In that case the Government took the entire flow of the stream exclusively for purposes of interstate commerce. The Court accordingly recognized the Government's absolute right, within the bed of the stream, to use all of the waters flowing in the stream, for purposes of interstate commerce, without compensating anyone for the use of those waters.
It was in this connection that the Court pointed out the inconceivability of private ownership in the running water of navigable streams as distinguished from private proprietary rights to the use of such water for power and other purposes. United States v. Chandler-Dunbar Co., 229 U.S., at 69-70.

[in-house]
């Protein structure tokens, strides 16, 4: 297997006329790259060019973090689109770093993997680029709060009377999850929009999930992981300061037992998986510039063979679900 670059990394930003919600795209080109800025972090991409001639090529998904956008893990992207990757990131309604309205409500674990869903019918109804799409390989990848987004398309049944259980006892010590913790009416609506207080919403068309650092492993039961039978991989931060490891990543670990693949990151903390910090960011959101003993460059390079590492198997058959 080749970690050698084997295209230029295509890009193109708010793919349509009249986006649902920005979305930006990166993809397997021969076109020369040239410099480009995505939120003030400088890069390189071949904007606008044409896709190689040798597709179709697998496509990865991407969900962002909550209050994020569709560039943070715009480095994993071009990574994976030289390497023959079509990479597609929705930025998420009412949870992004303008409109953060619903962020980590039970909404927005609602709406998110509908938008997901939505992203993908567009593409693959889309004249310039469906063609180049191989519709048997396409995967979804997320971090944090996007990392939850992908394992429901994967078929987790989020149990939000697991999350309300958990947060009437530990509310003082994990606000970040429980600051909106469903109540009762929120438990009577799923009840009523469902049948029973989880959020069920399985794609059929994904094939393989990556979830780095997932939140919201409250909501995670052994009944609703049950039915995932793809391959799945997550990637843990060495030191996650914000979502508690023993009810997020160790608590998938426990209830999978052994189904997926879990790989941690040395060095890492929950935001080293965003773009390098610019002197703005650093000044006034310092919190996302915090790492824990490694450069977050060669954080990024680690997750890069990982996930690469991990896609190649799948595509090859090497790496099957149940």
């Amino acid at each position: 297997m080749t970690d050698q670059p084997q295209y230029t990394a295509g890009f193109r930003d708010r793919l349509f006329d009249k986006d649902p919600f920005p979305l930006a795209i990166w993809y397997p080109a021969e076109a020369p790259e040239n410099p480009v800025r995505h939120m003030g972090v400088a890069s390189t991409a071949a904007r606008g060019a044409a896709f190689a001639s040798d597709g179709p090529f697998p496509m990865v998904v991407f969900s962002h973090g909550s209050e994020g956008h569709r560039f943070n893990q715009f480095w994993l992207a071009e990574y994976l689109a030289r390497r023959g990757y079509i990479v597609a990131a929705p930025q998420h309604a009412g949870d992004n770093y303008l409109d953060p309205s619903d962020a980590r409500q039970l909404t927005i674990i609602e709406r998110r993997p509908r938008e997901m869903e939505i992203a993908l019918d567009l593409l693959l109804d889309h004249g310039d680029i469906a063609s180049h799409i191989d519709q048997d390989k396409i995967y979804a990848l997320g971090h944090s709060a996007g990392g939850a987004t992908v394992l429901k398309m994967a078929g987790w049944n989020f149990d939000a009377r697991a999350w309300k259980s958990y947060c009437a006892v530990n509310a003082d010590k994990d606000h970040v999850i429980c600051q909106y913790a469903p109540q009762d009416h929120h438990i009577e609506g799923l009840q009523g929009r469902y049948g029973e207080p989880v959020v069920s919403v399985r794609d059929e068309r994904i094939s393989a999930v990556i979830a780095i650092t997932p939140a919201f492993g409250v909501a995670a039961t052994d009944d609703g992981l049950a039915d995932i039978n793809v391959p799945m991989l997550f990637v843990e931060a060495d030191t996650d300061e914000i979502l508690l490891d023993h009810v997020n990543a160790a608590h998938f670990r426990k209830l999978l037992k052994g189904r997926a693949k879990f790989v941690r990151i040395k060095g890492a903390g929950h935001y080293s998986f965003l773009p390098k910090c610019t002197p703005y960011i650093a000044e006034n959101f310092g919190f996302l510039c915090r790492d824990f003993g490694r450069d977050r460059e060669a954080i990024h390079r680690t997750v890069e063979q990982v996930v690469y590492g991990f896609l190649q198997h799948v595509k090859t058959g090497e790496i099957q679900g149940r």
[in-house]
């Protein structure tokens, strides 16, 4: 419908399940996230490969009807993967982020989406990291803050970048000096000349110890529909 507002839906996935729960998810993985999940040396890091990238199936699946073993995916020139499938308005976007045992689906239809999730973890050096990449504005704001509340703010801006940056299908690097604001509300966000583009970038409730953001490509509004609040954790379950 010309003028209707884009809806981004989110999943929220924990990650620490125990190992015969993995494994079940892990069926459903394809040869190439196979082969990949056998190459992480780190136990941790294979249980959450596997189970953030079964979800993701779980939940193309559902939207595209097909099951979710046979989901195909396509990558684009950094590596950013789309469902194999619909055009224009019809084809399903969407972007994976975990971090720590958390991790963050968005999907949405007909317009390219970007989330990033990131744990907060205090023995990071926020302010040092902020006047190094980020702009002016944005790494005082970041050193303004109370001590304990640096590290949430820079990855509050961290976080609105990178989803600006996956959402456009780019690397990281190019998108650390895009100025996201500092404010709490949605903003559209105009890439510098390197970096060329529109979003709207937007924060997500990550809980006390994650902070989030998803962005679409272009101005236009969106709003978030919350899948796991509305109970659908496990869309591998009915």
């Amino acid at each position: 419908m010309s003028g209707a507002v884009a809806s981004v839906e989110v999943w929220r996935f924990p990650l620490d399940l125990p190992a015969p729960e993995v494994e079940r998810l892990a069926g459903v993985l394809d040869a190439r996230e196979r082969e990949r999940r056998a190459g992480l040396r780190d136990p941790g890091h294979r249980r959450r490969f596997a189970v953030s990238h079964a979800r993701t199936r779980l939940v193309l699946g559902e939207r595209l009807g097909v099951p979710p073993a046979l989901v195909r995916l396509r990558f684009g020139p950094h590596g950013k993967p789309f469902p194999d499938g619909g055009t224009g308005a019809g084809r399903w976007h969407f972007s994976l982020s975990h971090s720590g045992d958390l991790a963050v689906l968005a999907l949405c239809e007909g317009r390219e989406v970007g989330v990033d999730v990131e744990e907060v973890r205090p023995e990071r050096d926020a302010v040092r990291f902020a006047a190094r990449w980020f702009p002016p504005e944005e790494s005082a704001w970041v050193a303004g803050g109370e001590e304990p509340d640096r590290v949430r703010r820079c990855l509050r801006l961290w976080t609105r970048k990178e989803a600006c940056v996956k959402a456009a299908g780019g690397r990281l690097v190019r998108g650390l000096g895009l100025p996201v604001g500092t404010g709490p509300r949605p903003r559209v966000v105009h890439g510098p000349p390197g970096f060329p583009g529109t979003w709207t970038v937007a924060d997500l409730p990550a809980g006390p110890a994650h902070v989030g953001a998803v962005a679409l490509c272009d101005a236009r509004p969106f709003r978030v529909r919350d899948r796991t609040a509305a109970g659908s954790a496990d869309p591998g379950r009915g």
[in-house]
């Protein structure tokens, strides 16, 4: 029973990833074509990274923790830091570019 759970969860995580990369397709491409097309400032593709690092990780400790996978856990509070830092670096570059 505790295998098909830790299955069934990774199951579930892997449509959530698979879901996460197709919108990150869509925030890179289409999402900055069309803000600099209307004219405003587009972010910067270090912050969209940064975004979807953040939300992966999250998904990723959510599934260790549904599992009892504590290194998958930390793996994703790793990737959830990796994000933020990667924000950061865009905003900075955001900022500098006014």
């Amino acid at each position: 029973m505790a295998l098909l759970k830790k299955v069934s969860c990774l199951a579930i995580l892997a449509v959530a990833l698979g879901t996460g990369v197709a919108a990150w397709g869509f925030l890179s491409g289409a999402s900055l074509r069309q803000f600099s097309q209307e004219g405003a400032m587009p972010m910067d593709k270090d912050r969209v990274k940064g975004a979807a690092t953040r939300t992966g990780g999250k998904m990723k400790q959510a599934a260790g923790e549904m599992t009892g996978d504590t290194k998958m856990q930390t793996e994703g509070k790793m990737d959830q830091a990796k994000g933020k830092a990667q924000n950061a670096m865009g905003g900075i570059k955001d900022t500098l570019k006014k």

That decision is not applicable here. The issue here is whether the much more general and regulatory language of the Federal Water Power Act shall be given the same drastic effect as was required there by the language of the Act of March 3, 1909. We find nothing in the Federal Water Power Act justifying such an interpretation. Neither it, nor the license issued under it, expressly abolishes any existing proprietary rights to use waters of the Niagara River. Unlike the statute in the Chandler-Dunbar case, the Federal Water Power Act mentions no specific properties. It makes no express assertion of the paramount right of the Government to use the flow of the Niagara or of any other navigable stream to the exclusion of existing users. On the contrary, the plan of the Act is one of reasonable regulation of the use of navigable waters, coupled with encouragement of their development as power projects by private parties.